You learn so rapidly the right way and the wrong way because you are learning by making mistakes because you are doing something that hasn’t really been done before. We’ve listened to the advice that we’ve been given and we have learned that we need to start conversations with potential investors before we need it. We are starting those conversations now, even though we may not need the money for 12 months.
Would you say these lessons you’ve had are a testament to Weirdly being an innovative business?
Absolutely, that’s been reinforced by the challenges we’ve had. It’s innovative in that no one has done it.
What does innovation mean to you?
I think the word ‘innovation’ is overused and sometimes ceases to have meaning.
We think that innovation is where invention meets impact. What we mean by that is, Weirdly invented a new, novel approach to the culture of screening applicants, and with that we’ve had a significant impact on a huge number of people around the world. We have our customers and then we have every applicant that has gone through our process and because of the impact we are having, we are innovative. But without the impact, and without the volume of people being affected by this, it would just be an invention.
It’s got to be about the application and the activation of the idea and then that spreading and having an impact on a really grand scale.
What do you think makes someone innovative?
They’ve got an openness to hearing views that are not their own, that’s certainly been a learning that I’ve had. I think differently to the people that are in the founder team and it has been great because I am learning and I am open to hearing that I am wrong or ‘yeah that way is great but there is this better way’. I believe that you need to have that openness to objection and I think through that you really stretch the way that you think.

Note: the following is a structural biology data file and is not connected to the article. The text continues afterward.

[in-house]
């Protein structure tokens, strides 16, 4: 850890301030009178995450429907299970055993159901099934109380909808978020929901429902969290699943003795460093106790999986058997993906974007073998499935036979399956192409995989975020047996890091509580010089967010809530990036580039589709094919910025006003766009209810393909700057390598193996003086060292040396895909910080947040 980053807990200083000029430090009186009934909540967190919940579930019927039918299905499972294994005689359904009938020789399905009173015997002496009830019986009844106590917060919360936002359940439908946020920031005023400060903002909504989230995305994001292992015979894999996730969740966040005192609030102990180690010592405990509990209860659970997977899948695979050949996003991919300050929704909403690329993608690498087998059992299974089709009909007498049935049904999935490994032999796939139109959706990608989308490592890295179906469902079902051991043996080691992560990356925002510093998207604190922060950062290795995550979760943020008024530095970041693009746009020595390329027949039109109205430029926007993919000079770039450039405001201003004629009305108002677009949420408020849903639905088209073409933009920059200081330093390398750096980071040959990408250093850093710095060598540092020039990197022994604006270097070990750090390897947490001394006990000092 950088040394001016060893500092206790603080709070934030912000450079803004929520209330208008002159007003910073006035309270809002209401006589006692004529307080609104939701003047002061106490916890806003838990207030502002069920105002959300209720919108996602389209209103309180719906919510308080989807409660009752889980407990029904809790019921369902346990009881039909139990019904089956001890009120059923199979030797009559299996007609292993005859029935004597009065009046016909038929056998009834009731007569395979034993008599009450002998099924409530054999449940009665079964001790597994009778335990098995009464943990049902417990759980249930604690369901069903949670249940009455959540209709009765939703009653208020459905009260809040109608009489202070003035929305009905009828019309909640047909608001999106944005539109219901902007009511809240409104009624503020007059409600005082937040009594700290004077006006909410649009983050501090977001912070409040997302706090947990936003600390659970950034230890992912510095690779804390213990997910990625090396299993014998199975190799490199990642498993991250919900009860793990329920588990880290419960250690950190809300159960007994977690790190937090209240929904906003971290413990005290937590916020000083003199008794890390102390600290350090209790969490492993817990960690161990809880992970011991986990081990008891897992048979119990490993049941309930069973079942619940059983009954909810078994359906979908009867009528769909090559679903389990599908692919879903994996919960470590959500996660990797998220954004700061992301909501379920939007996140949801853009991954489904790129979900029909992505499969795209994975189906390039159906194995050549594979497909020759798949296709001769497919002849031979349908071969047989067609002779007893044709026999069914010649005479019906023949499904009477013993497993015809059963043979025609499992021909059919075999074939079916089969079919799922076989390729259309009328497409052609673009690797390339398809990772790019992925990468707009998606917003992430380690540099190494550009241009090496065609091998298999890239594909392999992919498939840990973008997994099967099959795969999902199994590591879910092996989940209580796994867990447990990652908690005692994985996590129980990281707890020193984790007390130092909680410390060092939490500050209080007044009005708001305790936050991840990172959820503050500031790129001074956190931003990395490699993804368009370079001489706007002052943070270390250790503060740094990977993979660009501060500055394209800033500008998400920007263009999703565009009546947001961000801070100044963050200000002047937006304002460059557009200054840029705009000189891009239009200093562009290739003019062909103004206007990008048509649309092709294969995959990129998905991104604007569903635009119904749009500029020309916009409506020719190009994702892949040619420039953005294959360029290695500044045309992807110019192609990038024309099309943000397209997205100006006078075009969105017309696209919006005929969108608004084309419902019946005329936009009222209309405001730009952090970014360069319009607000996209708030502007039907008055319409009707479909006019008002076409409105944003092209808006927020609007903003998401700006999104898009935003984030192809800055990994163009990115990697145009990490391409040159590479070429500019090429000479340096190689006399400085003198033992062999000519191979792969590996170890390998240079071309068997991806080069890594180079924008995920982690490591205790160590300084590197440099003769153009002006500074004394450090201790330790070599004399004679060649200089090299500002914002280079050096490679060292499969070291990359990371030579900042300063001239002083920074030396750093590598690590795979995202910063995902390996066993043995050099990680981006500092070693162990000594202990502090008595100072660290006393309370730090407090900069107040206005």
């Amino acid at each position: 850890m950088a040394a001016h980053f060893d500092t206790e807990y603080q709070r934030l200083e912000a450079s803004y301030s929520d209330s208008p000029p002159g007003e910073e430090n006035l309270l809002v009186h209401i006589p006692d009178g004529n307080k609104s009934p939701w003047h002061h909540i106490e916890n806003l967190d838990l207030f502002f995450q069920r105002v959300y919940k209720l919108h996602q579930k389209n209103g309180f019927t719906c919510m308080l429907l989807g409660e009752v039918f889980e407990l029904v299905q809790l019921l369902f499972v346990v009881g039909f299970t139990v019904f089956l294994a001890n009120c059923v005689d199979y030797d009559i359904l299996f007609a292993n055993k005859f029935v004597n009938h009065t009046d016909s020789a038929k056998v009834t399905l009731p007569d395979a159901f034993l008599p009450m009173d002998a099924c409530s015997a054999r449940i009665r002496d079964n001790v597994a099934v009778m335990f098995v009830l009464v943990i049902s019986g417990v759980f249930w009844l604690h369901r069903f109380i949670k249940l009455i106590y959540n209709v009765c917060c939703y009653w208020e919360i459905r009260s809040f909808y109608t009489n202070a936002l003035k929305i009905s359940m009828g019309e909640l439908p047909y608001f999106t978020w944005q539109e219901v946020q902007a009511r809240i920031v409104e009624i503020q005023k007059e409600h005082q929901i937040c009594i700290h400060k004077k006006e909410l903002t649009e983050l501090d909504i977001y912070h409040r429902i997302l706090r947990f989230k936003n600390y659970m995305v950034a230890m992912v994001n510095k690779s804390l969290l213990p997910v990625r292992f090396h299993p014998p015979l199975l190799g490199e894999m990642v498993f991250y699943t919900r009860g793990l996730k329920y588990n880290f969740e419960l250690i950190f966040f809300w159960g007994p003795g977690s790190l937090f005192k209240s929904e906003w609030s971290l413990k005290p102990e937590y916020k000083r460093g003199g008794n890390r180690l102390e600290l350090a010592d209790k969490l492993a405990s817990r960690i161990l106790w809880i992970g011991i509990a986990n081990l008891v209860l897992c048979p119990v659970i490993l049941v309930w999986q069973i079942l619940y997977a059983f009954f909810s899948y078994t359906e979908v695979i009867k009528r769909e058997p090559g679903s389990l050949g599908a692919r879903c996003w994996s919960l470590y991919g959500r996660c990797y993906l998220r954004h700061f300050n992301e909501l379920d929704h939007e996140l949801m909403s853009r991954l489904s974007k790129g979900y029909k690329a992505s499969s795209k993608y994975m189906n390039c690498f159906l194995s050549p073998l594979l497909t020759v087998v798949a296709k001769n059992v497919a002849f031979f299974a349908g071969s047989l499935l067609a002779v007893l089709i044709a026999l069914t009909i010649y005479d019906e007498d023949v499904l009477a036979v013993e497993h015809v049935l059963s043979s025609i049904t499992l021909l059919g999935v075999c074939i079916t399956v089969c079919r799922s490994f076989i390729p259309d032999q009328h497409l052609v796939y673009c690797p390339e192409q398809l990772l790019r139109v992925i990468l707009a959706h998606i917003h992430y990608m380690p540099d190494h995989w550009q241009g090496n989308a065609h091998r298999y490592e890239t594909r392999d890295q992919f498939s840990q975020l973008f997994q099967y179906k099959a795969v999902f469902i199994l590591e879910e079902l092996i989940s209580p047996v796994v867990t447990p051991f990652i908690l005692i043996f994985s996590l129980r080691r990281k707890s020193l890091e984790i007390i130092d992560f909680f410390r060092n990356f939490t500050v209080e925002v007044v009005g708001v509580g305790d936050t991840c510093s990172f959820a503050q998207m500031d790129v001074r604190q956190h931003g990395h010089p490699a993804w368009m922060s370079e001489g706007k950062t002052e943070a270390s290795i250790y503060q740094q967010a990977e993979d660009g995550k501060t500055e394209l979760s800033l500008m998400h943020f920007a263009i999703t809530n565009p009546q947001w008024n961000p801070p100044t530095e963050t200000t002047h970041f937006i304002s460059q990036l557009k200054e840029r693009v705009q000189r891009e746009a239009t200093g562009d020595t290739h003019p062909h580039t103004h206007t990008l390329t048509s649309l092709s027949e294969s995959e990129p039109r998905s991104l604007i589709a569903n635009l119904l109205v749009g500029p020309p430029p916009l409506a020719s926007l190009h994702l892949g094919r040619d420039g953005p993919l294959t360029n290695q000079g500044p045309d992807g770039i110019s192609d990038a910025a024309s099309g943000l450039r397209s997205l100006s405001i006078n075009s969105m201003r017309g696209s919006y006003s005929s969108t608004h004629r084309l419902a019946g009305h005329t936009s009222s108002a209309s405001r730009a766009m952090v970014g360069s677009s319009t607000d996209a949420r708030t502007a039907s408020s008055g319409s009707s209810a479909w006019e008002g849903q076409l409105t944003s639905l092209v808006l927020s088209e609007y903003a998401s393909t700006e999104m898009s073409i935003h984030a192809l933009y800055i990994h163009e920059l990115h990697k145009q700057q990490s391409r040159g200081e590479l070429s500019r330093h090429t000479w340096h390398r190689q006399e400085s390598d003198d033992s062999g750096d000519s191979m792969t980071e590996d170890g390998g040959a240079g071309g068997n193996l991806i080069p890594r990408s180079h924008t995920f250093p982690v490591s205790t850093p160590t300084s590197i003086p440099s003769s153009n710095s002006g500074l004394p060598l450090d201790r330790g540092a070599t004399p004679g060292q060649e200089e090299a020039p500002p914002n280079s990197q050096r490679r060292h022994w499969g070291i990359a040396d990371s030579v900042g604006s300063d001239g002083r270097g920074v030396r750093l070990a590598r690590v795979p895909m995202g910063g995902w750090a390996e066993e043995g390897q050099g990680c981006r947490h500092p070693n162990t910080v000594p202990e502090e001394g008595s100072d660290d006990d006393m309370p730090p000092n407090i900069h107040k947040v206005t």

Also curiosity is an important trait to have. You need to be somebody that when you see a new idea or something new come out you immediately think: ‘how could this be bigger?’, ‘how could this be better?’ or ‘what impact is this going to have on an industry that is in no way related?’. It’s not just about the narrow product itself, it’s about the implications around that.
You are a doer and an executer, or at least be open to have people around you who can do that because otherwise it is just an idea that never gets anywhere.
Also have the ability to evolve and learn yourself. You never stop learning and someone who is innovative is always putting themselves out of their comfort zone and wanting to get uncomfortable to see how far an idea can really stretch.
Is there anyone or anything that has influenced you?